Nav Nirman

From Wikipedia, the free encyclopedia
Jump to: navigation, search
Nav Nirman Movement
Date December 20, 1973 (1973-12-20) - March 16, 1974 (1974-03-16)
Location Gujarat, India
Causes economic crisis and corruption in public life
Goals Resignation of Chief Minister and dissolution of assembly
Methods Protest march, Street protest, riot, hunger strike, strike
Result legislative assembly dissolved and fresh elections
Parties to the civil conflict
Nav Nirman Yuvak Samiti
Lead figures
Non-centralized leadership
Violence and action
Death(s) Atleast 100[1][2]
Injuries 1000-3000[1][2]
Arrested 8000[1][2]

Nav Nirman Andolan (Re-invention or Re-construction movement) was a socio-political movement that occurred in 1974 in Gujarat. It was students and middle-class people's movement against economic crisis and corruption in public life. This was the only successful agitation in history of free India that resulted in dissolution of an elected government.[1][2][3]

Incidents[edit]

Chimanbhai Patel became the chief minister of Gujarat in July 1973 replacing Ghanshyam Oza. There were allegations of corruptions on him.[1] Urban middle class was facing economic crisis due to high prices of foods.[1][2][3]

Early student protests[edit]

On 20 December 1973, students of L.D. College of Engineering, Ahmedabad went on strike in protest against 20% hike in hostel food bill.[4] The same type of strike also organised on 3 January 1974 resulted in clashes between the police and students which provoked students across Gujarat. An indefinite strike started on 7 January in educational institutes. Their demand was related to food and education.[3] People from middle class and some factory workers also joined protests in Ahmedabad who also attacked some ration shops.[1] Students, lawyers and professors formed a committee, later known as the Nav Nirman Yuvak Samiti, to voice grievances and guide protests.[1][3]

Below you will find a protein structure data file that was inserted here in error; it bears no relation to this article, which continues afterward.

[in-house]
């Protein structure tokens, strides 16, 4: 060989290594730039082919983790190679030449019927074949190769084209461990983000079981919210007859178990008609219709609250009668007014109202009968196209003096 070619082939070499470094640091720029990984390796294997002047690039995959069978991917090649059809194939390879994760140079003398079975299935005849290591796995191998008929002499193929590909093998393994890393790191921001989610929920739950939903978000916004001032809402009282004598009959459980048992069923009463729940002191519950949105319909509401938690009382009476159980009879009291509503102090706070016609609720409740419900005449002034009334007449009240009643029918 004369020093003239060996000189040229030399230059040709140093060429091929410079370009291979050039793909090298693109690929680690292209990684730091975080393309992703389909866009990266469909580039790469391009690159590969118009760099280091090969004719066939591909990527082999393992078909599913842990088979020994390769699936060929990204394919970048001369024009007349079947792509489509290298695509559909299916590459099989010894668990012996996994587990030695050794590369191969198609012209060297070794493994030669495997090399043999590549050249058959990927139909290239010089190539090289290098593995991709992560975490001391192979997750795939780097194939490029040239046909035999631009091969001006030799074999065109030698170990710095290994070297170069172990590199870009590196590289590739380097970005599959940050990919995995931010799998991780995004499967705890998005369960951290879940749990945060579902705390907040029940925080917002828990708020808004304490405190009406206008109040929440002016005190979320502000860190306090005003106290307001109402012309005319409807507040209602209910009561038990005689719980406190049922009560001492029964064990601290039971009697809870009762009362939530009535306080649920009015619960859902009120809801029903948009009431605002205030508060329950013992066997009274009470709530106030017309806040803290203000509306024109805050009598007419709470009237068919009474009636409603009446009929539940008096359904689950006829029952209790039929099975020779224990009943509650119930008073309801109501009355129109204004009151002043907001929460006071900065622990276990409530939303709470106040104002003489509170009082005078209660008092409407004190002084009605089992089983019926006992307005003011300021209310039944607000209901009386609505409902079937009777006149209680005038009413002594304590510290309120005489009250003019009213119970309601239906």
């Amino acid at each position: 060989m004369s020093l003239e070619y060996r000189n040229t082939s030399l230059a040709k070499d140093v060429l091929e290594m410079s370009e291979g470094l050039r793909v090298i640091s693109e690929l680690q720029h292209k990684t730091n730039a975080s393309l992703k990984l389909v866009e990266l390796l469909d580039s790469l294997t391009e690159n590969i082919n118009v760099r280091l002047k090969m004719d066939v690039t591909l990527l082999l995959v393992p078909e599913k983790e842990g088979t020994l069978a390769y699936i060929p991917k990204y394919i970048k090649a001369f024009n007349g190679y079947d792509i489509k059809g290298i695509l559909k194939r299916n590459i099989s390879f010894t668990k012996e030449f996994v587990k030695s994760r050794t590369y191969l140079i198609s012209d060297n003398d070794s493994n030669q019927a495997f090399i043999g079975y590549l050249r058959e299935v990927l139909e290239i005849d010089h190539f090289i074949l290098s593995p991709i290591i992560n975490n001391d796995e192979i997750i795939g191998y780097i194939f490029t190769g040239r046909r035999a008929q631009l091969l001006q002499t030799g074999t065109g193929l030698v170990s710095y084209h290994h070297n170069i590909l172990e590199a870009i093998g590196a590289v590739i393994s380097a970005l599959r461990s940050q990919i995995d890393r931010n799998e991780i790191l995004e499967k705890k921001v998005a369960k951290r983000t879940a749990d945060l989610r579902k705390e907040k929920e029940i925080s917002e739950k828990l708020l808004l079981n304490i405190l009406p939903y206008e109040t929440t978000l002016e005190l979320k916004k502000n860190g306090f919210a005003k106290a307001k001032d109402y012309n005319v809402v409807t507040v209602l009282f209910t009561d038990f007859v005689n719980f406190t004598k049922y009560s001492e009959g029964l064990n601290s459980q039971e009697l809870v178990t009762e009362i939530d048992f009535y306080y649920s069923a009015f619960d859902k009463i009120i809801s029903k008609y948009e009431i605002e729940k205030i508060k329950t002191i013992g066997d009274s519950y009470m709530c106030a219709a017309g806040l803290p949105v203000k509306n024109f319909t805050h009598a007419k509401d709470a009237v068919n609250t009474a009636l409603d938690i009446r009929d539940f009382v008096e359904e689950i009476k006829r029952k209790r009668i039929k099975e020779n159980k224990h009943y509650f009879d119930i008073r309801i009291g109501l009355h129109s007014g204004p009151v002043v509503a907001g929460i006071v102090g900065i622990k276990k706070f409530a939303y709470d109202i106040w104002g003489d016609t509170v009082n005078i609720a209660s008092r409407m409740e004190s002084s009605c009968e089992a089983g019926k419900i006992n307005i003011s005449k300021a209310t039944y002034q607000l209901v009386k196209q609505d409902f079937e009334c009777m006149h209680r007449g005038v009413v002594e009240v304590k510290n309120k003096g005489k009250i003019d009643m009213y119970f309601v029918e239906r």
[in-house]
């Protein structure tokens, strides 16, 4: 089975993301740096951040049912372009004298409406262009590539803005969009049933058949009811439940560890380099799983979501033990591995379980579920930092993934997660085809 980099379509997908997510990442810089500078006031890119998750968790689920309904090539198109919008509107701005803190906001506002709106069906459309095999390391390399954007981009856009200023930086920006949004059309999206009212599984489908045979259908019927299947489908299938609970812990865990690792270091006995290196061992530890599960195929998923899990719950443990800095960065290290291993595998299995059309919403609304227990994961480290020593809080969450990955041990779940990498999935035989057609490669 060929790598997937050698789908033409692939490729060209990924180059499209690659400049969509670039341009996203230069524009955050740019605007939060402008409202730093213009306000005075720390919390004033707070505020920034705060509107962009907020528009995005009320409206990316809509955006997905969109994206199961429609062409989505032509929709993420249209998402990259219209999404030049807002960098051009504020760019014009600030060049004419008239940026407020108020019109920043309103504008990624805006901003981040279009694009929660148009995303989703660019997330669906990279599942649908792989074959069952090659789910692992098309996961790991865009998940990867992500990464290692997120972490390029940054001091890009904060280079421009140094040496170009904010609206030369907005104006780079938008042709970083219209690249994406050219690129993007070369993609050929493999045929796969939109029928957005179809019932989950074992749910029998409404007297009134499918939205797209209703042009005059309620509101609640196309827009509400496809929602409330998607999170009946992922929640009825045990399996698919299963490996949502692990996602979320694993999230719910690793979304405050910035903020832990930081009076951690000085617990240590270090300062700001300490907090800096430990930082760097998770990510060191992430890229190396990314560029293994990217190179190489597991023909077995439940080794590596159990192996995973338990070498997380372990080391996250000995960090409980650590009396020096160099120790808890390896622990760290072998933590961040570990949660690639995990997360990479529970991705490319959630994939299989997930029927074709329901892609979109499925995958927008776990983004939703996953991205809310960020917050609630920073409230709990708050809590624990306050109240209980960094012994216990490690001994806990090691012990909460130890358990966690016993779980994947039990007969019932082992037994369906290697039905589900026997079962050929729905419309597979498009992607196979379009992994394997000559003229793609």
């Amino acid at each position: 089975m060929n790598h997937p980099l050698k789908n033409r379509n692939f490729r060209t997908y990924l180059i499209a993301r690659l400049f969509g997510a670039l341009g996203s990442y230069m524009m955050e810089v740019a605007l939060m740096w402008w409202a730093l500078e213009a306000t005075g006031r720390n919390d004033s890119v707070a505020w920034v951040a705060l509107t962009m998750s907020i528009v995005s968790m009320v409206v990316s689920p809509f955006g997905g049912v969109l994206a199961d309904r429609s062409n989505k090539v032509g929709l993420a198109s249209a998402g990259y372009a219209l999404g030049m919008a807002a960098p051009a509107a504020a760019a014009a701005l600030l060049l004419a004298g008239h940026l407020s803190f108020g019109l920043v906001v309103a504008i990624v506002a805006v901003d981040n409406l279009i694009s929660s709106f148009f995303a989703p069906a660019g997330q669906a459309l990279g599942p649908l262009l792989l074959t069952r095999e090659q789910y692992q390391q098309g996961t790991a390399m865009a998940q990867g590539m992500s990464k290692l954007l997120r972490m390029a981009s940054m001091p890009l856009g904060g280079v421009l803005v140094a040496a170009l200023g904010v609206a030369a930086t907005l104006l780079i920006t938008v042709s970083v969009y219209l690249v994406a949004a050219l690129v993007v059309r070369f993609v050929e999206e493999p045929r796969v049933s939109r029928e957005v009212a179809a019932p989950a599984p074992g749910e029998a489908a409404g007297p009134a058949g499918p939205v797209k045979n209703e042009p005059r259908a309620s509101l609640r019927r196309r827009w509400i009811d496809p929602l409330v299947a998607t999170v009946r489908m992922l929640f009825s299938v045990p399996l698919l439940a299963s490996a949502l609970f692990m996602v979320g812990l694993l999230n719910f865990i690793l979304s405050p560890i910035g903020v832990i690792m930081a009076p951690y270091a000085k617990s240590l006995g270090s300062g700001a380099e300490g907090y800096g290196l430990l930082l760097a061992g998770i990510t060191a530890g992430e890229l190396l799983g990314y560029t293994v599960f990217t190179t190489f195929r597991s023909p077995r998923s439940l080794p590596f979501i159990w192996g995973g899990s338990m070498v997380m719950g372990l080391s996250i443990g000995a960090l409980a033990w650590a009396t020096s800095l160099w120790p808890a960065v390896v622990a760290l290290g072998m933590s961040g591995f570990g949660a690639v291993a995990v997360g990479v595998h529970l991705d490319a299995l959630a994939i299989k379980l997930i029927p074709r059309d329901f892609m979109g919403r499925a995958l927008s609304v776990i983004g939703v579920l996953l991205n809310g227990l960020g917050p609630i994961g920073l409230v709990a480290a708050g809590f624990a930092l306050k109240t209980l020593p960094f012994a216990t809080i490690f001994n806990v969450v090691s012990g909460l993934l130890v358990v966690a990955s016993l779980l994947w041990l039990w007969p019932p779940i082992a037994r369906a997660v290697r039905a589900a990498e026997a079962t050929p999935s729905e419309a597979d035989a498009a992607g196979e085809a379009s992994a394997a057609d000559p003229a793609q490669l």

Protesters demanded Chimanbhai Patel's resignation. A strike on 10 January turned violent in Ahmedabad and Vadodara for two days.[3] A statewide strike was organised on 25 January 1974 resulted in clashes between police and people at least in 33 towns.[1] while the government imposed a curfew in 44 towns and the agitation spread throughout Gujarat.[3] The army was called in to restore peace in Ahmedabad on 28 January 1974.[1]

Political incidents[edit]

Due to pressure of protests, Indira Gandhi asked Chimanbhai Patel to resign. He resigned on 9 February.[2][3] The governor suspended the state assembly and imposed President’s rule. Opposition partie demanded dissolution of state assembly.[1]Congress had 140 out of 167 MLAs in state assembly. The resignation of 15 Congress (O) MLAs on 16 February[1] triggered the next phase of the agitation. Three Jan Sangh MLAs also resigned. By March, students had got 95 of 167 to resign. Morarji Desai, leader of Congress (O), went on an indefinite fast on 12 March in support of the demand. On 16 March, the assembly was dissolved bringing end to agitation.[1][2][3]

At least 100 died, 1,000 to 3,000 were injured, and 8,000 arrested during the movement.[1][2]

Consequences[edit]